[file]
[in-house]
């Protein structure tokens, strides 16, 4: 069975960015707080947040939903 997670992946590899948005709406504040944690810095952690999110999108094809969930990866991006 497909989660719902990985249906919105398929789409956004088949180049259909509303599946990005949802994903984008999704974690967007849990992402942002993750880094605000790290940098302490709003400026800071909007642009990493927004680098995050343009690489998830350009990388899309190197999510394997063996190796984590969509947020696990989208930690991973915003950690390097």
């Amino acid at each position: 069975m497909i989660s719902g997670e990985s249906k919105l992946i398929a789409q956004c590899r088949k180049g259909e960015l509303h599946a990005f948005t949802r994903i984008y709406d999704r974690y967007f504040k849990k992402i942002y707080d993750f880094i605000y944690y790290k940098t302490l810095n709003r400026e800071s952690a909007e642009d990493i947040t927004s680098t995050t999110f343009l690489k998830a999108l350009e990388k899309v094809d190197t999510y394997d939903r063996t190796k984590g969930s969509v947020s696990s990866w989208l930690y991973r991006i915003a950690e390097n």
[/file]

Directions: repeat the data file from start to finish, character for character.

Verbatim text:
[in-house]
């Protein structure tokens, strides 16, 4: 069975960015707080947040939903 997670992946590899948005709406504040944690810095952690999110999108094809969930990866991006 497909989660719902990985249906919105398929789409956004088949180049259909509303599946990005949802994903984008999704974690967007849990992402942002993750880094605000790290940098302490709003400026800071909007642009990493927004680098995050343009690489998830350009990388899309190197999510394997063996190796984590969509947020696990989208930690991973915003950690390097």
């Amino acid at each position: 069975m497909i989660s719902g997670e990985s249906k919105l992946i398929a789409q956004c590899r088949k180049g259909e960015l509303h599946a990005f948005t949802r994903i984008y709406d999704r974690y967007f504040k849990k992402i942002y707080d993750f880094i605000y944690y790290k940098t302490l810095n709003r400026e800071s952690a909007e642009d990493i947040t927004s680098t995050t999110f343009l690489k998830a999108l350009e990388k899309v094809d190197t999510y394997d939903r063996t190796k984590g969930s969509v947020s696990s990866w989208l930690y991973r991006i915003a950690e390097n």